I subjected friends to a reading last year, and it was of a very long abstract piece without characters, and thematic repetition and all sorts of other stuff. It had about 10 minutes of total silence in the middle.

I had a good friend and a fine actor who attended, ask me if I hated the audience. I told him No. I hope that settled it.

4) Obviously you wrote Glee Club before Fox launched a certain hour-long show. Do the inevitable comparisons bother you at all? Or do you think Glee Club is benefiting from some name recognition in the marketplace?
It’s honestly frustrating, because my play has exactly nothing in common with Glee. I wrote the play because the Brick Theater (that wonderful troupe) was doing another of their nutso theme festivals: The Anti-Depressant Festival. I decided a play about grown men who miserably try to sing a song would be funny. Glee, the TV show, is about high school kids or some shit. I can’t watch it. Even though Jane Lynch is on it and I want to just stand next to her and hold her hand and look up at a rainbow.

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Clockwise from top left: Bruce Barton, Carter Jackson, Stephen Speights, Robert Buckwalter, Steven Burns, Matthew Trumbull, David DelGrosso, Tom Staggs. Photo: Kyle Ancowitz

5) A dark theme of blind ambition courses through Glee Club. But then, the eight adults in this loser-laden Vermont glee club aren’t exactly winners in their daily lives. What does this sad-sack glee club tell us about how emasculated men have become in our society?
I think it’s not so much about men being emasculated. In fact, I’m sort of a big believer in all that Robert Bly stuff about positive male energy. I have tons of really good guys who have been my friends for years, and have a bunch of brothers, and a sister who could beat your sister up.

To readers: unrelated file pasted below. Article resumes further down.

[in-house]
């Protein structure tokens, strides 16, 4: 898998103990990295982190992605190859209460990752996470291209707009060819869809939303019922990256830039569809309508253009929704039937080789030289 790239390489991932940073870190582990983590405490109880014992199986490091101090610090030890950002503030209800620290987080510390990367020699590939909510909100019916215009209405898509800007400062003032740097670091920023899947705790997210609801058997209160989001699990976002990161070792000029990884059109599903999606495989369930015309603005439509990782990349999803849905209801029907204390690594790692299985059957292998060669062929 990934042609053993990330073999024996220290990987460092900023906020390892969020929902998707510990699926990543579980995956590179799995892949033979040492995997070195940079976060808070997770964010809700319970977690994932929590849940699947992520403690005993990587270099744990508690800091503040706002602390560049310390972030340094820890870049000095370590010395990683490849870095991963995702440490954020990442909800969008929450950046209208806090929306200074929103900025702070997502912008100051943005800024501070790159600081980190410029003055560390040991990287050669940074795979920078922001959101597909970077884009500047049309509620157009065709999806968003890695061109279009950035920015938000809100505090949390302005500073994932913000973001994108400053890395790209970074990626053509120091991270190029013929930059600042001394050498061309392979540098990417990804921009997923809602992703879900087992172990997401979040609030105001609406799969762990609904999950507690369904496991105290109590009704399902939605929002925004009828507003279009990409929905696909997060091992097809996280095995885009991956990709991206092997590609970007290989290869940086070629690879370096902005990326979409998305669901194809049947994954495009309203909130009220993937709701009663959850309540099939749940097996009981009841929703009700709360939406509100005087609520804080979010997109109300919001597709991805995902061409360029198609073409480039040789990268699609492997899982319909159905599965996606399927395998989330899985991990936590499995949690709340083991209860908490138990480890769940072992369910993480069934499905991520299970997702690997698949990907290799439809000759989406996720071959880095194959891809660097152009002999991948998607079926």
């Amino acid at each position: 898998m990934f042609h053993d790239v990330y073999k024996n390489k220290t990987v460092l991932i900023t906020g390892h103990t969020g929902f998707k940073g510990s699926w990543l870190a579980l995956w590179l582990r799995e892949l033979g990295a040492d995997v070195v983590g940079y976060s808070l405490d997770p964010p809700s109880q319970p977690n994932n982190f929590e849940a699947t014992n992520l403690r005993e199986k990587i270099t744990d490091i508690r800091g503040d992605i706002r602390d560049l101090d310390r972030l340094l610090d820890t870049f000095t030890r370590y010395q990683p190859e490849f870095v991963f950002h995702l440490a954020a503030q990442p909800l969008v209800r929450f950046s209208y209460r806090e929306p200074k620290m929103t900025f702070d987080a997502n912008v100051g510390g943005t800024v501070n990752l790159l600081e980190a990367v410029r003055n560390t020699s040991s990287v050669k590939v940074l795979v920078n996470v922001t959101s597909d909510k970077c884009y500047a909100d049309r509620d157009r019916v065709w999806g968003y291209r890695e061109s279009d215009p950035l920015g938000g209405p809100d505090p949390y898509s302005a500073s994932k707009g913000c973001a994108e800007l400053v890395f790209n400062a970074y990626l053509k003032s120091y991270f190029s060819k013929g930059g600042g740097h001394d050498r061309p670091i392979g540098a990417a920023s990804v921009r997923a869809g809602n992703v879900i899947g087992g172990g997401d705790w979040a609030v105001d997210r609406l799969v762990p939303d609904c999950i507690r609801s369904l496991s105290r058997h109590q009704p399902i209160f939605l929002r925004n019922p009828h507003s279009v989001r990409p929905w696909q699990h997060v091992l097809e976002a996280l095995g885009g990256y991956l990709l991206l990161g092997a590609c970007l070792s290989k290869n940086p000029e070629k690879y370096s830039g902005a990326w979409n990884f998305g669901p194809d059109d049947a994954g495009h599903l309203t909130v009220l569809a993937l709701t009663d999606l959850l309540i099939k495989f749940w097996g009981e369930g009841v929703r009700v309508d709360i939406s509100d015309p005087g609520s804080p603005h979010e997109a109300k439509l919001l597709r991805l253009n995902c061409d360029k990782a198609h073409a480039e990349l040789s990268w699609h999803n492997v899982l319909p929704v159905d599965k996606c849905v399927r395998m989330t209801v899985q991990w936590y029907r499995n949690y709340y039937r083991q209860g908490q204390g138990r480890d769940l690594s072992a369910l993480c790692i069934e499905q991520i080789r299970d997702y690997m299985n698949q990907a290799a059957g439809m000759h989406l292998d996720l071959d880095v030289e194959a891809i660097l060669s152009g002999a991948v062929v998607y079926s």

I do think, though, that men, in particular, come together to accomplish goals in this very almost military way. Team based. Band of Brothers. “We’re in this together.” I think that same mentality can be infected by groupthink. We stop thinking objectively about the goal. We just know that you’re either on the team, or you’re not, you’re either for the team, or you’re on your own. No one wants to be alone. It’s not philosophically complex, but it’s true.

Bonus Question:

6) Did you ever sing in a glee club? What do you remember about it most fondly? If not, why not? Did you hate the kids in your glee club? Also, what’s less annoying: glee club and theater geeks or stupid high school sports jocks?
I did not. My father was in one, though, in South Orange, NJ. In something like 1986. He seemed to enjoy it. That’s why I never viewed a glee club as remotely high school-related. There are university glee clubs and amateur glee clubs for adults, in my world. I always knew high school singers as being in chorus, or members of show choir or whatever.

Jocks? Singers? We can all be annoying in our own special way. We are equal in that respect, without a doubt.